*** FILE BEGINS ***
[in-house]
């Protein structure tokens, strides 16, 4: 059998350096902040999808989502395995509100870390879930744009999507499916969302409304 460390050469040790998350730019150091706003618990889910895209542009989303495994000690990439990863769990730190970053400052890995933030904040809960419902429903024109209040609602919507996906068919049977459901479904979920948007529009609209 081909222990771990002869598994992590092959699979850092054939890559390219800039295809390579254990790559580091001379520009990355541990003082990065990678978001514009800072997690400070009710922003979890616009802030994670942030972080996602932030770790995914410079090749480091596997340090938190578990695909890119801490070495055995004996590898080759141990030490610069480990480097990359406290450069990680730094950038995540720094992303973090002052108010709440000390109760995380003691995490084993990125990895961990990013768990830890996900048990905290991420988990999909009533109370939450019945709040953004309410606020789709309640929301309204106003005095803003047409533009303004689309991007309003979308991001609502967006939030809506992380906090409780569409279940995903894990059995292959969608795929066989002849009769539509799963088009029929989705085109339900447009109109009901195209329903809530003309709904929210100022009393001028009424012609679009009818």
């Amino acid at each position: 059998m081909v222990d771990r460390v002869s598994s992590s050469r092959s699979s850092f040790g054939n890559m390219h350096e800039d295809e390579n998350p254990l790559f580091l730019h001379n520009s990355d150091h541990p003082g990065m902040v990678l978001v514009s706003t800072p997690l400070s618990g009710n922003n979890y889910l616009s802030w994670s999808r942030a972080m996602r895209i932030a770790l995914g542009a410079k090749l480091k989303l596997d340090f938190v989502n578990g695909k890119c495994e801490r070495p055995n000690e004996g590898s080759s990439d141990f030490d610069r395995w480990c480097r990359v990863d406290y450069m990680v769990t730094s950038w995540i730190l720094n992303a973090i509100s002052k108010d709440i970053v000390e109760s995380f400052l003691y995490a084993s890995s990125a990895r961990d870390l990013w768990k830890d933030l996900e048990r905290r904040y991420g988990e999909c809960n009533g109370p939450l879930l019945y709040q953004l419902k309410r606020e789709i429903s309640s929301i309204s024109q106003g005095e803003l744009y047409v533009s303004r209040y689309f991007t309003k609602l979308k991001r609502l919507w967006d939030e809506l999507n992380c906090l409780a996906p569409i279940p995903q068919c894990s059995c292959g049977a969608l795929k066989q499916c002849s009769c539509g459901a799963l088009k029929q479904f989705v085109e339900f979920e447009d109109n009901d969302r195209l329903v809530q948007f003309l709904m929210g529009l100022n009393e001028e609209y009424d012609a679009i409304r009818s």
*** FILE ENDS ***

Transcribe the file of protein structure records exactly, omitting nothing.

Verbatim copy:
[in-house]
């Protein structure tokens, strides 16, 4: 059998350096902040999808989502395995509100870390879930744009999507499916969302409304 460390050469040790998350730019150091706003618990889910895209542009989303495994000690990439990863769990730190970053400052890995933030904040809960419902429903024109209040609602919507996906068919049977459901479904979920948007529009609209 081909222990771990002869598994992590092959699979850092054939890559390219800039295809390579254990790559580091001379520009990355541990003082990065990678978001514009800072997690400070009710922003979890616009802030994670942030972080996602932030770790995914410079090749480091596997340090938190578990695909890119801490070495055995004996590898080759141990030490610069480990480097990359406290450069990680730094950038995540720094992303973090002052108010709440000390109760995380003691995490084993990125990895961990990013768990830890996900048990905290991420988990999909009533109370939450019945709040953004309410606020789709309640929301309204106003005095803003047409533009303004689309991007309003979308991001609502967006939030809506992380906090409780569409279940995903894990059995292959969608795929066989002849009769539509799963088009029929989705085109339900447009109109009901195209329903809530003309709904929210100022009393001028009424012609679009009818």
């Amino acid at each position: 059998m081909v222990d771990r460390v002869s598994s992590s050469r092959s699979s850092f040790g054939n890559m390219h350096e800039d295809e390579n998350p254990l790559f580091l730019h001379n520009s990355d150091h541990p003082g990065m902040v990678l978001v514009s706003t800072p997690l400070s618990g009710n922003n979890y889910l616009s802030w994670s999808r942030a972080m996602r895209i932030a770790l995914g542009a410079k090749l480091k989303l596997d340090f938190v989502n578990g695909k890119c495994e801490r070495p055995n000690e004996g590898s080759s990439d141990f030490d610069r395995w480990c480097r990359v990863d406290y450069m990680v769990t730094s950038w995540i730190l720094n992303a973090i509100s002052k108010d709440i970053v000390e109760s995380f400052l003691y995490a084993s890995s990125a990895r961990d870390l990013w768990k830890d933030l996900e048990r905290r904040y991420g988990e999909c809960n009533g109370p939450l879930l019945y709040q953004l419902k309410r606020e789709i429903s309640s929301i309204s024109q106003g005095e803003l744009y047409v533009s303004r209040y689309f991007t309003k609602l979308k991001r609502l919507w967006d939030e809506l999507n992380c906090l409780a996906p569409i279940p995903q068919c894990s059995c292959g049977a969608l795929k066989q499916c002849s009769c539509g459901a799963l088009k029929q479904f989705v085109e339900f979920e447009d109109n009901d969302r195209l329903v809530q948007f003309l709904m929210g529009l100022n009393e001028e609209y009424d012609a679009i409304r009818s």